3.2. Cost-Specific Results of Infected TKA

The average total treatment costs were 25,194€ per patient for the infected TKA (Table 1; Figure 1). 44.2% of the total costs were allotted to personnel and 55.8% to supply materials. Within the operation unit, an average of 8,7334€ expenses was observed. Thereby personnel costs were 2,842€ and costs for medical supplies were 5,892€. Calculated cumulative costs from the ICU were 3,082€, with personnel costs of 1,541€ and 1,541€ costs for medical supplies. The average costs on the general ward were found to be 13,379€, in detail 6,760€ personnel costs and 6,618€ charges for medical supplies (Table 1).

tab1
Table 1: Mean absolute und percentage costs of relevant positions in infected TKA.
196515.fig.001
Figure 1: Mean, standard deviation, minimum, and maximum values of the various positions for infected TKA in Euro.
3.3. Patient-Related Results of Case Control Group

The case control group of primary noninfected TKA consisted of 21 patients (10 males; 11 females; average age: 65.6 years). The average length of hospitalisation was 13.4 days. Treatment on the ICU was unnecessary for any patient of the case control group. As a routine procedure, in 13 patients an intraoperative microbial swab was taken. Furthermore tissue was sent for histological examination. Neither histological signs of infection nor a positive microbial culture was hereby detected. Out of the 21 patients, 6 received a blood transfusion due to anaemia. In average, these 6 patients received 2.2 EC. This again represents an average of 0.6 EC per patient of the case control group. The mean time of anaesthesia was found to be 112 minutes with a mean operation time of 82 minutes.

3.4. Cost-Specific Results of Case Control Group

The average total treatment costs were 6,889€ per patient for the case control group (Table 2). 43.4% of the total costs were allotted to personnel and 56.6% to supply materials. Within the operation unit, an average charge of 3,266€ was observed. Thereby personnel costs accumulated to 1,091€ and costs for medical supplies to 2,174€. Total cumulative costs on the general ward were found to be 3,623€, in detail 1,896€ personnel costs and 1,728€ costs for medical supplies (Table 2).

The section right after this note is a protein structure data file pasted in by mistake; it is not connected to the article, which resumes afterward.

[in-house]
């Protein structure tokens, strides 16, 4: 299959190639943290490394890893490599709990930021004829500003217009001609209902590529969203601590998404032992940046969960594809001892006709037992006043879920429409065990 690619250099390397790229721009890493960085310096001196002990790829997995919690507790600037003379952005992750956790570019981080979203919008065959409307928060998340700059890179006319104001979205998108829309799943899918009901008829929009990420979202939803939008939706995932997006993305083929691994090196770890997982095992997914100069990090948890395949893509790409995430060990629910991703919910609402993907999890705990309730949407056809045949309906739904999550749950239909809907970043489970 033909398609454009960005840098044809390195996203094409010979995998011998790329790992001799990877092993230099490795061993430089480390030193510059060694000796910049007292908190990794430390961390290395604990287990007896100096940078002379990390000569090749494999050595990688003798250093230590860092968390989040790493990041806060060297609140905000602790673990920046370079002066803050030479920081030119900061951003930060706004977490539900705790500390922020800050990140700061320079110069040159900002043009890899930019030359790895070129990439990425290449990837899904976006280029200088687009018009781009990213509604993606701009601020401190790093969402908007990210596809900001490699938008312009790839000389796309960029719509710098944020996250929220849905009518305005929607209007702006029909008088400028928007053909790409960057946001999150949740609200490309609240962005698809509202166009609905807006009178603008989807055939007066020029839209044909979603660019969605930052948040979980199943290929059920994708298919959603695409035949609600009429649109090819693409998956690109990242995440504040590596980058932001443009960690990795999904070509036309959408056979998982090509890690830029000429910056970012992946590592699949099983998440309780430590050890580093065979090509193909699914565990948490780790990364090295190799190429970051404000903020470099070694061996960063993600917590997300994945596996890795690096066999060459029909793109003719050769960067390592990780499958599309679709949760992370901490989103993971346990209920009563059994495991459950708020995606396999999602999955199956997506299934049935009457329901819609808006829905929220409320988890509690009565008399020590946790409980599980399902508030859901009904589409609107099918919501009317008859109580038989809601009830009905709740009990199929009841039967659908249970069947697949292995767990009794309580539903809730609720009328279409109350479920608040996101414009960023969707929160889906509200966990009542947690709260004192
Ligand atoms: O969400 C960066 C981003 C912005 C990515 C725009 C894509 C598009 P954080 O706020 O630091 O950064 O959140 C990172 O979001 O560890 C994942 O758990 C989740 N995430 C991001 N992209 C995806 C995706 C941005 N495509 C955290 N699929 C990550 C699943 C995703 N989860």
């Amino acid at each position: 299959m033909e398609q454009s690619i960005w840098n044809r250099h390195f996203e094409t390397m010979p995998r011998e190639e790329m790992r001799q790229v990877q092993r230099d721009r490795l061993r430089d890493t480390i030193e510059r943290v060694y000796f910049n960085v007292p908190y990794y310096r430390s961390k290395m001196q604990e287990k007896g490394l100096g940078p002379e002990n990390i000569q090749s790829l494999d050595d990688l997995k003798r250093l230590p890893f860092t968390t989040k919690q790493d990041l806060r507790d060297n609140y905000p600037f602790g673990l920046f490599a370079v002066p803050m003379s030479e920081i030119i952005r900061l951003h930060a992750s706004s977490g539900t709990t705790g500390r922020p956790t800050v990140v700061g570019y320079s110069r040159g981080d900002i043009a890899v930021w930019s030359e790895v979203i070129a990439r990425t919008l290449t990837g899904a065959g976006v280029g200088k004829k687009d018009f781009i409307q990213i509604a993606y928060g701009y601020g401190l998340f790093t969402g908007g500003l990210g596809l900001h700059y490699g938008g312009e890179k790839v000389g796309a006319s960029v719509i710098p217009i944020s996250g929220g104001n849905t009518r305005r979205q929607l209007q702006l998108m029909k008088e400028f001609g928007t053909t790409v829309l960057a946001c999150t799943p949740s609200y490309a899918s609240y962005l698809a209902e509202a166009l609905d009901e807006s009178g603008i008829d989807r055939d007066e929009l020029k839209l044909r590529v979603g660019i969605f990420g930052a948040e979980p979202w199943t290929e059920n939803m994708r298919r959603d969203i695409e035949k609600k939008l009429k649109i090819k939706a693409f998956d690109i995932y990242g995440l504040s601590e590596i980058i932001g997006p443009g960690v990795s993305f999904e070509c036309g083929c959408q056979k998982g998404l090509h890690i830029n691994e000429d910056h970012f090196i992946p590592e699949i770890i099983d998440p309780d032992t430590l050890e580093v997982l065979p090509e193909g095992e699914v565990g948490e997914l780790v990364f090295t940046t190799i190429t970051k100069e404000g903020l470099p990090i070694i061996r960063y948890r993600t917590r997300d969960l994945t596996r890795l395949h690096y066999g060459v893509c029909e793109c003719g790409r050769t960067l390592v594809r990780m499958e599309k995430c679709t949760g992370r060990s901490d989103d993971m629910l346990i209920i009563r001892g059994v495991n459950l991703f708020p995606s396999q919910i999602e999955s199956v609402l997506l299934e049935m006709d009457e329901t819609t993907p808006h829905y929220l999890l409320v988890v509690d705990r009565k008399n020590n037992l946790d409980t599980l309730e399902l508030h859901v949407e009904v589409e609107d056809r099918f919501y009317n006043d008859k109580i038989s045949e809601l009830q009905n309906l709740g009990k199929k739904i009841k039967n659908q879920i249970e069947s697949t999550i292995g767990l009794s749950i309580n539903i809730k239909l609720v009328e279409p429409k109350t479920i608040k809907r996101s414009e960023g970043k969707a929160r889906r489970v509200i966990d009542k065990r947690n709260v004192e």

tab2
Table 2: Mean absolute and percentage costs of relevant positions case control group (noninfected primary TKA).
3.5. Cost Analysis

Regarding the 28 patients with the diagnosis of an infected TKA, a mean loss of 6,356€ between reimbursements from the G-DRGs and total calculated costs was observed per patient. This results in a cost coverage of only 74.77%. On the other hand, a mean profit of 927€ can be achieved performing primary TKA. The cost coverage is calculated to be 111.86% with an average reimbursement of 7,816€ and total costs of 6,889€ (Table 3).

tab3
Table 3: Cost analysis of infected TKA and the case control group with reimbursements from the G-DRGs in Euro (€).

4. Discussion

In the present study, a cost analysis was performed regarding 28 patients diagnosed with an infected TKA, treated at the OUK. The corresponding costs were compared to a case control group of 21 patients with a noninfected primary TKA. We were able to demonstrate that a profit of 927€ can be achieved performing primary TKA, where on the other hand a mean loss of 6,356€ was observed treating infected TKA (Table 3). Breaking down the matters of expense, obvious differences between length of hospitalisation and cumulative operation time can be found for infected and noninfected TKA. This again is represented by the considerable increase of total costs. The prolonged length of hospitalisation and cumulative operation time account for the increase of personnel costs within the operation unit and on the general ward. Furthermore, the use of antibiotics as well as other pharmaceuticals and erythrocyte concentrates is significantly increased for patients with an infected TKA (). The same could be demonstrated for costs arising from third party medical services and medical supplies. Finally, treatment costs from the ICU were only observed for patients with infected TKA (Tables 1 and 2).